What do we do with the Nationwide Series?

The NASCAR circuit used to be a glorious, wonderful Tour. It had stars, heroes, and fans all its own. Now it has fallen and lost its way. It does not have a place. NASCAR pretends it does and tries to convince us of that.

Nobody cares about Cup teams dropping down and winning the Nationwide championship and mopping the floor week after week in victories.

Nobody cares when a token headline is fabricated about the highest finishing non-Cup regular.

Smile and chuckle while fans and drivers call the tour what it is. Cup Light or a glorified Cup practice. Pick your poison. The Nationwide Tour is a fraction of what it once was: a great level in which only the chosen best could aspire to, not a stepping stone for some rich kid’s career. Young drivers are looking to get out as fast as they get in.

I wish NASCAR would stop the madness. This Series used to be grand and respected. Now it sucks. It has no identity.

If Camping World discontinued backing the Truck Series, we would still recognize what the Truck Series is. Now if Nationwide were to stop sponsoring the Series and a new backer was not signed, then exactly what would we call these cars? Once you sell something you know longer have it. The identity was sold. Good luck getting back what you accepted money for.

If the TV networks and speedways need the Cup drivers to sell tickets and boost ratings then the Nationwide Series management has failed miserably. In other words if you organize a race series, but need a host of drivers from a separate race series for success, then what the heck are you doing?

Fans complain that NASCAR should not allow Cup drivers to participate in Nationwide events. Fine, but now you get into defining every driver exclusively to one division. Jimmie Johnson is easy. Aric Almirola is not. A time frame would for better for regulating.

Here is my proposal. It is called the Competition Week and it works like this.

A driver can enter in one of NASCAR’s top-three series during a seven-day span. The week would begin on Wednesday and end on the following Tuesday. Any driver can pick one event and enter it. Cup, Nationwide, or Trucks, pick your one, and only one, race.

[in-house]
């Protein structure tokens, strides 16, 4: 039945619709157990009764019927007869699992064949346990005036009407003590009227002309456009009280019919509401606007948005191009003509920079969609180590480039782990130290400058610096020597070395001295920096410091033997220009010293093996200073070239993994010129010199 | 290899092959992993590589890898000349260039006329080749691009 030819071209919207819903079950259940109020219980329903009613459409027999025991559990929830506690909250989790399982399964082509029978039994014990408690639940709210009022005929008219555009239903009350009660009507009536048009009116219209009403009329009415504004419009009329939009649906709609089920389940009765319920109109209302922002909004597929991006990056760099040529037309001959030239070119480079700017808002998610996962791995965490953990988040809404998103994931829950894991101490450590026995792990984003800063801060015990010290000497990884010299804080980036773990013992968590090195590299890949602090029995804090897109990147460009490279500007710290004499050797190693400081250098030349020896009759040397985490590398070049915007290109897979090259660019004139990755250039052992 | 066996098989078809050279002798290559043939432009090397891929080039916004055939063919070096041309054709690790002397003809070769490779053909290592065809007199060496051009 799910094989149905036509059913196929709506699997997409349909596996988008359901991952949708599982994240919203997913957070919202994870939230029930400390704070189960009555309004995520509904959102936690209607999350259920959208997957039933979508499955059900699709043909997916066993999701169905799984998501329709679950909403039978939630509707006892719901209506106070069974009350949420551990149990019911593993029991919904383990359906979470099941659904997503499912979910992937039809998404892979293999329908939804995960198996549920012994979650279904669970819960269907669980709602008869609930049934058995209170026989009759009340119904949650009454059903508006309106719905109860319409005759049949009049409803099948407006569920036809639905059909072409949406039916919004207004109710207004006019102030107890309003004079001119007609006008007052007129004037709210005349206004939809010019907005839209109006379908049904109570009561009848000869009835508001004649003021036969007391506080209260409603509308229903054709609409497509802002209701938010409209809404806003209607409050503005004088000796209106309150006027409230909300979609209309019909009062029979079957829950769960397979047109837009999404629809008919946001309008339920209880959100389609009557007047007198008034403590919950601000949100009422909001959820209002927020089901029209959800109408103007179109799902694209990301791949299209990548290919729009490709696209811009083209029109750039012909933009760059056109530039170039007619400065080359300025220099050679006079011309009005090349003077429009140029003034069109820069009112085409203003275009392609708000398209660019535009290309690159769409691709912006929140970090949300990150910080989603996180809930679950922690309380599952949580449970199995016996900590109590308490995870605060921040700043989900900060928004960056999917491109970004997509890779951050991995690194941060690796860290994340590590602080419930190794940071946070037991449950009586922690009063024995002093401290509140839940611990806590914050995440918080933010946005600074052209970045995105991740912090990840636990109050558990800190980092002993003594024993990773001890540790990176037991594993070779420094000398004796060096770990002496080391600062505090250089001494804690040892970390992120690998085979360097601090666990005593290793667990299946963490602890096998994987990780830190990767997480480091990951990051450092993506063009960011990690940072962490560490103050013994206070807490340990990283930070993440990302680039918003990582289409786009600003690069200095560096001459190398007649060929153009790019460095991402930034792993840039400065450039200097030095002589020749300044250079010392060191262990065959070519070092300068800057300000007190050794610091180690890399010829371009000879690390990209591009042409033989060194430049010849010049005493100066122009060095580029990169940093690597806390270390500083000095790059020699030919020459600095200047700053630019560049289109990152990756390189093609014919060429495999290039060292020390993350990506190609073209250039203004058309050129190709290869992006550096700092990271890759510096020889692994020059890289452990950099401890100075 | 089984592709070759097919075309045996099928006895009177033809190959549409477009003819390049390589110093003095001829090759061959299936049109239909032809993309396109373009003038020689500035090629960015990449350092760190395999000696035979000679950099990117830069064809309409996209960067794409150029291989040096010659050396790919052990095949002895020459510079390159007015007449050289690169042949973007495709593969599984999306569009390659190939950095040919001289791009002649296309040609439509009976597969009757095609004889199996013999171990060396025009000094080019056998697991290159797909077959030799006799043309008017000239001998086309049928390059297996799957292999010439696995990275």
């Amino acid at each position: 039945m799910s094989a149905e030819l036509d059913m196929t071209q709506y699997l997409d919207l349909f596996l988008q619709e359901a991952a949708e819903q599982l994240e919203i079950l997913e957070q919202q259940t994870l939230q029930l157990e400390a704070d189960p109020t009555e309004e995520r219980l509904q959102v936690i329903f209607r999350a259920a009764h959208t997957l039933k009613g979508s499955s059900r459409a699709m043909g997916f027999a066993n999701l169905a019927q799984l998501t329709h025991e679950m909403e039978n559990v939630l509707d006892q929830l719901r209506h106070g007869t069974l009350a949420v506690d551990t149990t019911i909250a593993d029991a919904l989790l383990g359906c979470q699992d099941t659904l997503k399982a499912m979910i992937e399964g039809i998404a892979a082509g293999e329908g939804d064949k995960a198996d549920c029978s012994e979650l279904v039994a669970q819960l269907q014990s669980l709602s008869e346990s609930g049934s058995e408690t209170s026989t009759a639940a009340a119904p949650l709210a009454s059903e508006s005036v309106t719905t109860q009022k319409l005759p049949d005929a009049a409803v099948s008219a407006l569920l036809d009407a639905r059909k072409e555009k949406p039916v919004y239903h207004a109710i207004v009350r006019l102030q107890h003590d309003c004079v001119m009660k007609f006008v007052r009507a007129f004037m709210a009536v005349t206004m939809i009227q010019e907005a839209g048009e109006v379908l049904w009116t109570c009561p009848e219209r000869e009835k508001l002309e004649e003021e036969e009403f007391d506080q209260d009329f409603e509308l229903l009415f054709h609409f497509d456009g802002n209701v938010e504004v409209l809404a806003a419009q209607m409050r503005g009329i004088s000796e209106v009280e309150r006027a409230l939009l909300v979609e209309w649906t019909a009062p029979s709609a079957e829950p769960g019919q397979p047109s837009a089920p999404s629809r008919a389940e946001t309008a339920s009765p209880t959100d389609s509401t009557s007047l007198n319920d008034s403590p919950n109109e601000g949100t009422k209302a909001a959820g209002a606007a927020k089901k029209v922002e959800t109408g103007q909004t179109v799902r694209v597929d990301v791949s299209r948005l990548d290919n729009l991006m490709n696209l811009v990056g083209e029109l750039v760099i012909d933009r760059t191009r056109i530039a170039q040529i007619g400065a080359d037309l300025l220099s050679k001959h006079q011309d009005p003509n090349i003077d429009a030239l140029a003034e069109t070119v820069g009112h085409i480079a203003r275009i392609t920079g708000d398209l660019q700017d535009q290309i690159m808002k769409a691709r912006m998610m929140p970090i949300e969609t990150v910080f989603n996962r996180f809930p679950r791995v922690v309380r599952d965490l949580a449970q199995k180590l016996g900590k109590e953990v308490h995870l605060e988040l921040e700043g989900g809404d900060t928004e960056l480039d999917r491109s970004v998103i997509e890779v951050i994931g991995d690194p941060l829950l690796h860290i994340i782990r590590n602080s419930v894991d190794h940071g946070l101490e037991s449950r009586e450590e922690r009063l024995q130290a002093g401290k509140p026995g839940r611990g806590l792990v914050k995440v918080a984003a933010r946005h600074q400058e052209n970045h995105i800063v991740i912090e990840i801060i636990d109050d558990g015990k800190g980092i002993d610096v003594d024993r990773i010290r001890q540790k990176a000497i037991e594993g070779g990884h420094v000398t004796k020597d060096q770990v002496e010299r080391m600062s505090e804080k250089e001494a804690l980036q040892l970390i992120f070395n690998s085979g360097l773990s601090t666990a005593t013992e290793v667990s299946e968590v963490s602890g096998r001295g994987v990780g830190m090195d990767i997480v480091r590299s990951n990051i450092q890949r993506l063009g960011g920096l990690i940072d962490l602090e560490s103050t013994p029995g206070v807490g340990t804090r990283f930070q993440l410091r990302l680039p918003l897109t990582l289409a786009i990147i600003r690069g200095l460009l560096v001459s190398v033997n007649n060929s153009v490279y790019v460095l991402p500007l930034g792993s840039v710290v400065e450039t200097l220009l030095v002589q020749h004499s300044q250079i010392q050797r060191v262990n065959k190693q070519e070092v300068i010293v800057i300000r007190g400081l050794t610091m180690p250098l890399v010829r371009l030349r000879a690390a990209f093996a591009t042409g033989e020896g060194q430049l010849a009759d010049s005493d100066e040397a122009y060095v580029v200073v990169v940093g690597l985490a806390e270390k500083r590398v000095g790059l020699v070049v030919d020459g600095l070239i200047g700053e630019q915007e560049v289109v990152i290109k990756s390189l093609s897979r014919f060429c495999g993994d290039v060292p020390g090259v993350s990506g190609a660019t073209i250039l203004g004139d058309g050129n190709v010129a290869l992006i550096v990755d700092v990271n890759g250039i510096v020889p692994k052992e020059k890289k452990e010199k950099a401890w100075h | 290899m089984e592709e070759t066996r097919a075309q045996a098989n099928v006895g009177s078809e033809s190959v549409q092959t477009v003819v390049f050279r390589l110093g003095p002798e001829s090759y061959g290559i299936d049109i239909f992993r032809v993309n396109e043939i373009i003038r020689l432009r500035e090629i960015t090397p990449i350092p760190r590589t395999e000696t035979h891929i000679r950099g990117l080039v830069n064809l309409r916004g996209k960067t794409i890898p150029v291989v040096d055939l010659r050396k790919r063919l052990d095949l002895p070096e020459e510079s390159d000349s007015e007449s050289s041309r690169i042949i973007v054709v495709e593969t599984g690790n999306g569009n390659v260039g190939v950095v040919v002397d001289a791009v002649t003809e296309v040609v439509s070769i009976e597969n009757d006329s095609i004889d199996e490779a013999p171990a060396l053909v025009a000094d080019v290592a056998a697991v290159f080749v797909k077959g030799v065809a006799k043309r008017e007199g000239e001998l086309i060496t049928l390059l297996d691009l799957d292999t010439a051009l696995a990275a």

Fans would watch 122 different driving talents on one of the tripleheader race weekends.

This would keep one driver for one car entry and go as far as to cover loopholes such as the Daytona Thursday qualifying races, Bristol’s Wednesday Truck event, and any rainouts that push a race to a Monday.

When there is a Nationwide race on an off-Cup weekend then Cup drivers can go enter it. The same Competition Week rule and restrictions still apply.

There is no need to classify a Joe Nemechek, Bill Elliott, or Terry Labonte. The definition of what division they are allowed to drive in doesn’t have to exist. Let the calendar do the work for us. Jeff Gordon will easily be on the entry list that you expect. So will Michael Annett.

There are only so many open Cup seats. An entire generation of Saturday superstars would develop and make the Nationwide Series a career goal.

The strength and support of the sanctioning bodies and speedways would have to be committed for the long haul. This will take years to fix. The Nationwide Series didn’t break overnight. It won’t be fixed overnight either.

(Patrick Reynolds is a former NASCAR team mechanic who hosts "Motorweek Live" Mondays at 7pm ET/4pm PT. Listen at www.racersreunionradio.com)

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